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Crossing Boundaries, Revealing Connections: Experiments in Interdisciplinary Studies

updated: 
Tuesday, September 25, 2012 - 8:24pm
Culture Club: The Cultural Studies Scholars Association of Bowling Green State University Presents the 8th Annual Battleground States Conference

February 22nd – 24th 2013
Culture is mercurial and fluid. Thus research must create, but also dispute yet engage, a
transformational and reflective understanding of our subjects. The examination of
knowledge and epistemologies from varying perspectives reveals the interconnections of
vastly varying subjects. But to find these connections we first need to explore and
experiment.
This year's Battleground States Conferences invites participants to facilitate creative,
experimental, and exploratory standpoints that expand their own area of knowledge from
unique and multifarious perspectives. In the nature of Interdisciplinary Studies, we seek

Music and Diplomacy, March 1-2, 2013 -- Deadline: November 19, 2012

updated: 
Tuesday, September 25, 2012 - 7:01pm
Tufts University (Center for the Humanities) / Harvard University (Mahindra Humanities Center)

How does music (its concepts, practices, and institutions) shape the exercise of diplomacy, the pursuit of power, and the conduct of international relations? We are pleased to announce an interdisciplinary conference, to be held at the Center for the Humanities at Tufts University and the Mahindra Humanities Center at Harvard University on March 1 and 2, 2013.

[Reminder] Native American Studies panel CFP, 9/30/12 deadline [NEMLA 2013, Boston, March 21-24]

updated: 
Tuesday, September 25, 2012 - 4:48pm
Jessica Bardill, Northeast Modern Language Association

Where Are We Going? Reflections on the Future of Native American Studies [NEMLA 2013, Boston, March 21-24]
This panel invites scholars to think through texts that have contributed to the past, present, and future of Native American Indian Literatures, particularly in how they help to understand the cultures, economics, and politics of different Native American tribes as well as how they contribute to the future of these critical areas in Native American Studies. Applications of literature could include public policy, education, representation in film, or other literary studies. Please email your abstract to Jessica Bardill at jdb29@duke.edu by 9/30/2012. Panelists will be announced October 4, 2012.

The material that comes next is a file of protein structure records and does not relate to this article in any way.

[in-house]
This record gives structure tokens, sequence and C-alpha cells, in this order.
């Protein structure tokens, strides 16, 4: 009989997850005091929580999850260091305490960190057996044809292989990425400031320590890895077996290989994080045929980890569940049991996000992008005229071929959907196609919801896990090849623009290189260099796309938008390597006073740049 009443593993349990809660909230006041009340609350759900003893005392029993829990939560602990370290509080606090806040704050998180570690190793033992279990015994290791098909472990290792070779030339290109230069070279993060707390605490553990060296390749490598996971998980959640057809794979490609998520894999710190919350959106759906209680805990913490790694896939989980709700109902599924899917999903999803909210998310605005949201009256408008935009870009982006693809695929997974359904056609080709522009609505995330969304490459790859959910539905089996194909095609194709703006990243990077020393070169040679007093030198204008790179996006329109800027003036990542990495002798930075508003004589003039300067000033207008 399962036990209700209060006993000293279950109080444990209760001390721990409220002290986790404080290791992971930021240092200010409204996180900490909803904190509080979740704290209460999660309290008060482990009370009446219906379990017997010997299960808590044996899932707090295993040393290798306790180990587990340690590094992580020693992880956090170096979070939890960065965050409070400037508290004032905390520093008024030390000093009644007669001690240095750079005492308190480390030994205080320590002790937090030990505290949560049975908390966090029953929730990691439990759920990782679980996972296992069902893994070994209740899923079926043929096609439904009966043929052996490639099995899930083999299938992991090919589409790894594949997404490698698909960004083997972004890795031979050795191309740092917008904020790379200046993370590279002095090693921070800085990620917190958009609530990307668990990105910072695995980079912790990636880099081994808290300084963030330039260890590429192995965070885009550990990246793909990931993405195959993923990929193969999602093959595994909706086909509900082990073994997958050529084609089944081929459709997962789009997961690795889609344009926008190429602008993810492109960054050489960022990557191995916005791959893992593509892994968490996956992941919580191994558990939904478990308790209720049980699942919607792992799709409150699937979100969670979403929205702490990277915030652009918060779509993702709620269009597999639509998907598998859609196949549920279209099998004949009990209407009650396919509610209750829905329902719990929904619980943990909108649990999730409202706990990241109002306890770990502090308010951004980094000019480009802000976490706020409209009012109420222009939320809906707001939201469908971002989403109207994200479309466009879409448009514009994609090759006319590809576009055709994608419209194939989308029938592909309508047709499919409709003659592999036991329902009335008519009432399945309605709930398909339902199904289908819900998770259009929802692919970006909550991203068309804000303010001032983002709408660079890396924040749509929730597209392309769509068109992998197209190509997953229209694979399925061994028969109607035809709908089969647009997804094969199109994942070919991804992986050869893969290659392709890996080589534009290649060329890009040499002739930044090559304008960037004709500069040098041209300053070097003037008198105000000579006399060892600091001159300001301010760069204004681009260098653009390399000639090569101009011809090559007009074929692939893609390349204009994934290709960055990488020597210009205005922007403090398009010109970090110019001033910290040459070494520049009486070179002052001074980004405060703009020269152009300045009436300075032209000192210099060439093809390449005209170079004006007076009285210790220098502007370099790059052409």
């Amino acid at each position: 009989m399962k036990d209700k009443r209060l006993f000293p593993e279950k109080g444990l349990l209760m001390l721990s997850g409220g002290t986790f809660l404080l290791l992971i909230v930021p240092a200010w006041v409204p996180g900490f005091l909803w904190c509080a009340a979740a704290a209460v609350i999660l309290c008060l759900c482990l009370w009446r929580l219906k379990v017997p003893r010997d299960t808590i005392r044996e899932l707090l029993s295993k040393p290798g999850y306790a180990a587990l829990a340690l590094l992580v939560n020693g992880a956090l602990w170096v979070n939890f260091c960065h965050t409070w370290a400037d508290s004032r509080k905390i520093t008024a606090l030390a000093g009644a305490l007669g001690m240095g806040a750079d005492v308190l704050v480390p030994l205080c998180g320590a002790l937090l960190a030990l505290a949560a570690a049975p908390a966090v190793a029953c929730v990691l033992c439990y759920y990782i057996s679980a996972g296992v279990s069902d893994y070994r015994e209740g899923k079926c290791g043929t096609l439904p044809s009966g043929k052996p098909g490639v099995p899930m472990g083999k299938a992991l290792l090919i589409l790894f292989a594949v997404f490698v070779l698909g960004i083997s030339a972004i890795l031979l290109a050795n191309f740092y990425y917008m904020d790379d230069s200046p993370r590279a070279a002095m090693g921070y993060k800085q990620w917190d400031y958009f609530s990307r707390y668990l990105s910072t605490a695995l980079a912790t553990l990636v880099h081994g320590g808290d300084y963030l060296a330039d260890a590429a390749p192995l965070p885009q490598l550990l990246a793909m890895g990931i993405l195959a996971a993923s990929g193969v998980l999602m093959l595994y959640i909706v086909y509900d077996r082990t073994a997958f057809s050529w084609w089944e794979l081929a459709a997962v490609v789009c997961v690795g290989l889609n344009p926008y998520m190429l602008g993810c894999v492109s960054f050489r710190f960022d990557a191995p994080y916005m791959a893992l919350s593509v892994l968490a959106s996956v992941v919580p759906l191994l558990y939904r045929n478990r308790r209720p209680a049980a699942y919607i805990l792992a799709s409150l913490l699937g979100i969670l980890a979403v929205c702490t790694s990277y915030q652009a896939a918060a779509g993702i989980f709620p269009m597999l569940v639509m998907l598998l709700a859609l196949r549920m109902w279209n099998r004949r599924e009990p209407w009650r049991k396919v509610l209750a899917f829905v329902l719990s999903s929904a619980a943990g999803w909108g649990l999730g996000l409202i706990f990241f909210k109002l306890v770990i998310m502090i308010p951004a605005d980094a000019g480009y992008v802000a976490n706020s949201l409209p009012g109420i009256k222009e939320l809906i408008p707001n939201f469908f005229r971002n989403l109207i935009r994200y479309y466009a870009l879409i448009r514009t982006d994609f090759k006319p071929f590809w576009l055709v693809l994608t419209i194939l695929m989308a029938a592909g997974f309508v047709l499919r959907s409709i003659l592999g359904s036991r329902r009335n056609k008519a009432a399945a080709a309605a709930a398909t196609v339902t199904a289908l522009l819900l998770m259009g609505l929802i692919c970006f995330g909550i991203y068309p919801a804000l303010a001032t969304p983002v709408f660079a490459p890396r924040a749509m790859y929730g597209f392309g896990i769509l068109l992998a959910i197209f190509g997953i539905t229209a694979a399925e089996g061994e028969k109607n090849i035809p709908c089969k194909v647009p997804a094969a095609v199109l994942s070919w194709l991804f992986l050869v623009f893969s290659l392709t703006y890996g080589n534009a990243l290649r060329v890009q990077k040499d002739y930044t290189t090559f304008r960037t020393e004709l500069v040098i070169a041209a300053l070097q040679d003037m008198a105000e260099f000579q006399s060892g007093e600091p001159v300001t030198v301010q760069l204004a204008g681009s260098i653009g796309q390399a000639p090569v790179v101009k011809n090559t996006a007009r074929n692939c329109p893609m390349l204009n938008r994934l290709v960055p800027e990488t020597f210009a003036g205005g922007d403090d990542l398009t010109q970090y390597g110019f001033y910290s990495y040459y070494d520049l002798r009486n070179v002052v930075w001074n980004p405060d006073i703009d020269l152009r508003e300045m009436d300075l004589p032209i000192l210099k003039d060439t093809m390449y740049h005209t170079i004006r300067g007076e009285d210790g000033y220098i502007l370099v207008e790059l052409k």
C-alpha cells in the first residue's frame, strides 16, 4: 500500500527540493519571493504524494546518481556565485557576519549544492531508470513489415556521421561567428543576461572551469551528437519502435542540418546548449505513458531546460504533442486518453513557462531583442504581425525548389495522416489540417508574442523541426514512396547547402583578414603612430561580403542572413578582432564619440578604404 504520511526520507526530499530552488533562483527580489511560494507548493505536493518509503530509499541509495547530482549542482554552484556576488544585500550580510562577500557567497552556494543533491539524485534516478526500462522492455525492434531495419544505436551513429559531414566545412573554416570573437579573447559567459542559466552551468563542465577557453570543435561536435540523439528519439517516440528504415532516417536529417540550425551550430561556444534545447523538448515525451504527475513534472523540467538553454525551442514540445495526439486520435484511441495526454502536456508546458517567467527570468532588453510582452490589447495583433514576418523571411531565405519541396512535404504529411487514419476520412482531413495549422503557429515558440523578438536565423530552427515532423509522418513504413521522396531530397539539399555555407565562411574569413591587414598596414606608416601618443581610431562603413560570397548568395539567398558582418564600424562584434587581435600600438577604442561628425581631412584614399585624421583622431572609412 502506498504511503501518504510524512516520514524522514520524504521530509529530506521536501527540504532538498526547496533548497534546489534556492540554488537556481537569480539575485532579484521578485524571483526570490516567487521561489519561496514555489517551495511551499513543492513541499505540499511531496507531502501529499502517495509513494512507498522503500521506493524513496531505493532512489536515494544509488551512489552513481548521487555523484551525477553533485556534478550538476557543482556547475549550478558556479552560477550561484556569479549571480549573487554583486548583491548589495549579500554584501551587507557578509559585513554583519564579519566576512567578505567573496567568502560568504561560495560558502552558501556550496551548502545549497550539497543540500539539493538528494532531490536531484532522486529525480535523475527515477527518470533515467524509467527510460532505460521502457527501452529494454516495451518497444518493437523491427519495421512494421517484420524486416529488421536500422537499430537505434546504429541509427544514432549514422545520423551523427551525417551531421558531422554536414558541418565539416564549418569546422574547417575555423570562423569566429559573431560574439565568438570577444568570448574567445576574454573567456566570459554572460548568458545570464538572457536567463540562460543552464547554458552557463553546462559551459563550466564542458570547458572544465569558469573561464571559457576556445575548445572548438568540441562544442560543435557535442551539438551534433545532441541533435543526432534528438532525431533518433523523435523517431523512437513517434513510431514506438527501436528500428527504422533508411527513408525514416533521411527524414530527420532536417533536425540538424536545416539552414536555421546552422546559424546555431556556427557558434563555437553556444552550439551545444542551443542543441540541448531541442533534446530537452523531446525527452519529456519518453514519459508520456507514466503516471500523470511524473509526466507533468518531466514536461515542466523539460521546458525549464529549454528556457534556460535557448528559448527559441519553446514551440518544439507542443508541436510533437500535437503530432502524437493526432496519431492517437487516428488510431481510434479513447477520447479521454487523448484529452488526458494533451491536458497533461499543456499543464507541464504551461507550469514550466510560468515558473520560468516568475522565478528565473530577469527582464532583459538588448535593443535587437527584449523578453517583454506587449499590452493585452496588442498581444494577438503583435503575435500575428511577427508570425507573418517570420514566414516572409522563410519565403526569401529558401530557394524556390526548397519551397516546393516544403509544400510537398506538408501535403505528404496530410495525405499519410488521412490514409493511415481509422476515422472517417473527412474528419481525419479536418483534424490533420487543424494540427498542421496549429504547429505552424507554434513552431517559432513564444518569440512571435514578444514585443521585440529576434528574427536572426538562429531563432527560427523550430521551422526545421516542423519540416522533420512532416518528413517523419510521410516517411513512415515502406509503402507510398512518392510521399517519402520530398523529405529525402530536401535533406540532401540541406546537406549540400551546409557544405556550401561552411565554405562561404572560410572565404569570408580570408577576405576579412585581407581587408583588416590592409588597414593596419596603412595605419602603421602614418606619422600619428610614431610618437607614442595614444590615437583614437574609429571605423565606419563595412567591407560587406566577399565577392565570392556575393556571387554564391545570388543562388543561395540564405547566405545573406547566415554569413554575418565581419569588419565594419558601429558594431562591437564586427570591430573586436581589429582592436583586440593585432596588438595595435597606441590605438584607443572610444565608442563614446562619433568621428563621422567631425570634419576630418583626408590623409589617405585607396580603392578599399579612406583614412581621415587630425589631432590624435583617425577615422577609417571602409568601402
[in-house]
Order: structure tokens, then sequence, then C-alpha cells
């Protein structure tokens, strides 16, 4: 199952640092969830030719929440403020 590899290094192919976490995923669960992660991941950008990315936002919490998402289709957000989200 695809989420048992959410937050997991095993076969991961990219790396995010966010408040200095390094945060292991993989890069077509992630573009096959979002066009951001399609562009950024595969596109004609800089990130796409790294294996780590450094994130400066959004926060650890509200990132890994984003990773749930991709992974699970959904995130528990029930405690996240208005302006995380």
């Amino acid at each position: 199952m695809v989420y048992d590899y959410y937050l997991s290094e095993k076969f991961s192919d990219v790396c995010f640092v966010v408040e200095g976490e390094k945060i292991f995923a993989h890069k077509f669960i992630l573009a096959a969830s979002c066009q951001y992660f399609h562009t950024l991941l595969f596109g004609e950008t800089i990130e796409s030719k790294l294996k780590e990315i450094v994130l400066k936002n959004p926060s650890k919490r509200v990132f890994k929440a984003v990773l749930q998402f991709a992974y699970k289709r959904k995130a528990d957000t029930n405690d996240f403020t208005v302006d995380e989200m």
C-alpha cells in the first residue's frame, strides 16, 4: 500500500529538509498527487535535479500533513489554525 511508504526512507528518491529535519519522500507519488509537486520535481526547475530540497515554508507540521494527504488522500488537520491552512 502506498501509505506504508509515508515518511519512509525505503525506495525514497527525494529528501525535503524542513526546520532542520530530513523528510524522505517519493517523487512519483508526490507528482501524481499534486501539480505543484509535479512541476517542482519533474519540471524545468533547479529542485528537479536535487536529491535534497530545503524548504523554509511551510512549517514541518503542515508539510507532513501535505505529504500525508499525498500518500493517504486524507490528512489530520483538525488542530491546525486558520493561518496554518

Geocriticism and the Legacies of Edward Said (ACLA 2013)

updated: 
Tuesday, September 25, 2012 - 3:34pm
Robert T. Tally Jr.

Seminar: Geocriticism and the Legacies of Edward Said
ACLA Conference, April 4-7, 2013, in Toronto.
Organizer: Robert T. Tally, Jr. (Texas State University)

Anthony Powell in the 20s & 30s

updated: 
Tuesday, September 25, 2012 - 3:03pm
Anthony Powell Society

7th Biennial Anthony Powell Conference 2013

Anthony Powell in the '20s & '30s
Friday 27 to Sunday 29 September 2013

Eton College
Windsor, Berkshire, UK

First Announcement & Call for Papers

Conference Office, Anthony Powell Society
76 Ennismore Avenue, Greenford, Middlesex, UB6 0JW, UK
Email: conference@anthonypowell.org
Web: www.anthonypowell.org

ATRIUM: A JOURNAL OF ACADEMIC VOICES

updated: 
Tuesday, September 25, 2012 - 1:59pm
Ivy Tech Community College

THE ATRIUM is not your run-of-the-mill academic journal! It is an engaging, unique, cross-disciplinary journal that seeks innovative, creative, and critical articles, including classroom best practices, research-based articles, and some fiction and poetry. Each issue features book and website reviews and conference CFPs. We do not accept previously-published material, theses, or dissertations. Show our readers the practical application of your great research and creative ideas! Material published has dealt with broad issues that connect classroom to culture and to community. The Atrium invites and encourages academic discourse across the disciplines. Please limit your articles to 5,000 words.

Reminder - NEMLA Ethnofuturisms: Spatiotemporal Geographies

updated: 
Tuesday, September 25, 2012 - 1:10pm
NEMLA

Seminar
"Ethnofuturisms: Spatiotemporal Geographies"

44th Annual Convention, Northeast Modern Language Association (NeMLA)
March 21-24, 2013